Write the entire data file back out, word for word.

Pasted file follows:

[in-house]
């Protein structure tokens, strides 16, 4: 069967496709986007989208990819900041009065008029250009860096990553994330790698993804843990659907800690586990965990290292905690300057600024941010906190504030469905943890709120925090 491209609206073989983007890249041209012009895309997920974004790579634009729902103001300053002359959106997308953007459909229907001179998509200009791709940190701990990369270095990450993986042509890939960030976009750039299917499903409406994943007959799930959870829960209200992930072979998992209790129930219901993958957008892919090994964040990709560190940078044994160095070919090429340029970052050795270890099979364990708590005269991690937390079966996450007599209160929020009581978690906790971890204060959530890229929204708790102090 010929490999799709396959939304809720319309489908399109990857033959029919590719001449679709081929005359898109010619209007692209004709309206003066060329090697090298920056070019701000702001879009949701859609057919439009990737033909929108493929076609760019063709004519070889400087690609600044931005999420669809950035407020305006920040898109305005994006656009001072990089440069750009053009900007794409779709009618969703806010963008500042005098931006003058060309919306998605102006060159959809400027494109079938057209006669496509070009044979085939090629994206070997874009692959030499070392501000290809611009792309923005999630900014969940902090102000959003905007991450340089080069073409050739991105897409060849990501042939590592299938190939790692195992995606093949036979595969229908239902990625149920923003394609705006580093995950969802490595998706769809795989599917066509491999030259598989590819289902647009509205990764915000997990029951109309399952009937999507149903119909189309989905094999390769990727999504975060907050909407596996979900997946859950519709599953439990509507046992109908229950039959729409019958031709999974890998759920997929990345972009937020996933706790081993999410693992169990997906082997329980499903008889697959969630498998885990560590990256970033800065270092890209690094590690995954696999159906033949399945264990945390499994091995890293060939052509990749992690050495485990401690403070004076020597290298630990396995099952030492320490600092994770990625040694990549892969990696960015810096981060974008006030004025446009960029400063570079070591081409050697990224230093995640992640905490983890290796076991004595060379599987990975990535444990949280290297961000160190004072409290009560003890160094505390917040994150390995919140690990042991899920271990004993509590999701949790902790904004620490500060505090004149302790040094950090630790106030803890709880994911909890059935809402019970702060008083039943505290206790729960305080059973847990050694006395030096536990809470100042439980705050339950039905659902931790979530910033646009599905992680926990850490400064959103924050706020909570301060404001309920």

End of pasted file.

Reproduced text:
[in-house]
């Protein structure tokens, strides 16, 4: 069967496709986007989208990819900041009065008029250009860096990553994330790698993804843990659907800690586990965990290292905690300057600024941010906190504030469905943890709120925090 491209609206073989983007890249041209012009895309997920974004790579634009729902103001300053002359959106997308953007459909229907001179998509200009791709940190701990990369270095990450993986042509890939960030976009750039299917499903409406994943007959799930959870829960209200992930072979998992209790129930219901993958957008892919090994964040990709560190940078044994160095070919090429340029970052050795270890099979364990708590005269991690937390079966996450007599209160929020009581978690906790971890204060959530890229929204708790102090 010929490999799709396959939304809720319309489908399109990857033959029919590719001449679709081929005359898109010619209007692209004709309206003066060329090697090298920056070019701000702001879009949701859609057919439009990737033909929108493929076609760019063709004519070889400087690609600044931005999420669809950035407020305006920040898109305005994006656009001072990089440069750009053009900007794409779709009618969703806010963008500042005098931006003058060309919306998605102006060159959809400027494109079938057209006669496509070009044979085939090629994206070997874009692959030499070392501000290809611009792309923005999630900014969940902090102000959003905007991450340089080069073409050739991105897409060849990501042939590592299938190939790692195992995606093949036979595969229908239902990625149920923003394609705006580093995950969802490595998706769809795989599917066509491999030259598989590819289902647009509205990764915000997990029951109309399952009937999507149903119909189309989905094999390769990727999504975060907050909407596996979900997946859950519709599953439990509507046992109908229950039959729409019958031709999974890998759920997929990345972009937020996933706790081993999410693992169990997906082997329980499903008889697959969630498998885990560590990256970033800065270092890209690094590690995954696999159906033949399945264990945390499994091995890293060939052509990749992690050495485990401690403070004076020597290298630990396995099952030492320490600092994770990625040694990549892969990696960015810096981060974008006030004025446009960029400063570079070591081409050697990224230093995640992640905490983890290796076991004595060379599987990975990535444990949280290297961000160190004072409290009560003890160094505390917040994150390995919140690990042991899920271990004993509590999701949790902790904004620490500060505090004149302790040094950090630790106030803890709880994911909890059935809402019970702060008083039943505290206790729960305080059973847990050694006395030096536990809470100042439980705050339950039905659902931790979530910033646009599905992680926990850490400064959103924050706020909570301060404001309920």